Severe acute respiratory syndrome coranovirus-2 (SARS-CoV-2) infection has become an important health-care issue worldwide. The coronavirus disease 2019 (COVID-19) has also raised concerns among patients with inflammatory rheumatic conditions and their treating physicians. There are emerging data regarding the potential risks of SARS-CoV-2 for this particular patient group. However, less is known with regard to the course of COVID-19 among patients receiving IL-17 inhibitors. The aim of the current article is to review the growing body of knowledge on the course/management of COVID-19 in patients with inflammatory rheumatic diseases by presenting a SARS-CoV-2 infected case with ankylosing spondylitis under secukinumab therapy. A 61-year old patient with ankylosing spondylitis who was on secukinumab therapy for 5 months admitted with newly onset fever and gastrointestinal complaints. After being hospitalized, she developed respiratory manifestations with focal pulmonary ground-glass opacities and multiple nodular densities in both lungs. The patient was tested positive for SARS-CoV-2 infection. Substantial clinical improvement was obtained following a management plan, which included tocilizumab, hydroxychloroquine, prednisolone and enoxaparin sodium. PubMed/MEDLINE and Scopus databases were searched by using relevant keywords and their combinations. The literature search revealed four articles reporting the clinical course of COVID-19 in seven rheumatic patients on secukinumab. The clinical course of SARS-CoV-2 infection was mild in most of these patients, while one of them experienced severe COVID-19. Interleukin-17 has been related to the hyperinflammatory state in COVID-19 and IL-17 inhibitors were presented as promising targets for the prevention of aberrant inflammation and acute respiratory distress in COVID-19. However, this hypothesis still remains to be proved. Further studies are warranted in order to test the benefits and risks of IL-inhibitors in SARS-CoV-2 infected individuals.
Benefits and adverse effects of hydroxychloroquine, methotrexate and colchicine: searching for repurposable drug candidates.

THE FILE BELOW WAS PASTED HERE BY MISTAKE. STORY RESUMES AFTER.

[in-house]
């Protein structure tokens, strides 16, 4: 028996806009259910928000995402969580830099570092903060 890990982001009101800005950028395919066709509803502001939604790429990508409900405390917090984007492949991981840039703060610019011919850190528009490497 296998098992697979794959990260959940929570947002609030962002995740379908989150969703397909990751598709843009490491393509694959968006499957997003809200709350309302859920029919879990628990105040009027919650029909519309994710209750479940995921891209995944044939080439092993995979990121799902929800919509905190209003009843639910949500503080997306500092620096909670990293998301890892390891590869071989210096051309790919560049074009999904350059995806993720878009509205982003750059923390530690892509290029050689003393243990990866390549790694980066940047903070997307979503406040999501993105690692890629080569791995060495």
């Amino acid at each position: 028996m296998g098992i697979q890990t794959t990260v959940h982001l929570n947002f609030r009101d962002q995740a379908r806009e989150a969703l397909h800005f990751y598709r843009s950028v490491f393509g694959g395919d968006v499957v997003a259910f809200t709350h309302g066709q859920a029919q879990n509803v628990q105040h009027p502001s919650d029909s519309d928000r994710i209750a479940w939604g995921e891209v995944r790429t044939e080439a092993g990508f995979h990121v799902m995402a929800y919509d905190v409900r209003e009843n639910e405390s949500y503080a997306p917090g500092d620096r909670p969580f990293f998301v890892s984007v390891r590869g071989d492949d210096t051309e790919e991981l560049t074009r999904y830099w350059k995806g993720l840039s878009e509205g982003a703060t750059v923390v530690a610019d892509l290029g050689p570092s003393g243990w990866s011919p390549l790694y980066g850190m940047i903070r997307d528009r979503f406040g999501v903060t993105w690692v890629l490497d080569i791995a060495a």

Rheumatology international. 2020;(11):1741-1751
Repurposing of antirheumatic drugs has garnered global attention. The aim of this article is to overview available evidence on the use of widely used antirheumatic drugs hydroxychloroquine, methotrexate and colchicine for additional indications. Hydroxychloroquine has endothelial stabilizing and anti-thrombotic effects. Its use has been explored as an adjunctive therapy in refractory thrombosis in antiphospholipid syndrome. It may also prevent recurrent pregnancy losses in the absence of antiphospholipid antibodies. Hydroxychloroquine favourably modulates atherogenic lipid and glycaemic profiles. Methotrexate has been tried for modulation of cardiovascular events in non-rheumatic clinical conditions, although a large clinical trial failed to demonstrate a benefit. Colchicine has been shown to successfully reduce the risk of recurrent cardiovascular events in a large multicentric trial. Potential antifibrotic effects of colchicine require further exploration. Hydroxychloroquine, methotrexate and colchicine are also being tried at different stages of the ongoing Coronavirus Disease 19 (COVID-19) pandemic for prophylaxis and treatment. While the use of these agents is being diversified, their adverse effects should be timely diagnosed and prevented. Hydroxychloroquine can cause retinopathy and rarely cardiac and auditory toxicity, retinopathy being dose and time dependent. Methotrexate can cause transaminitis, cytopenias and renal failure, particularly in acute overdoses. Colchicine can rarely cause myopathies, cardiomyopathy, cytopenias and transaminitis. Strong evidence is warranted to keep balance between benefits of repurposing these old antirheumatic drugs and risk of their adverse effects.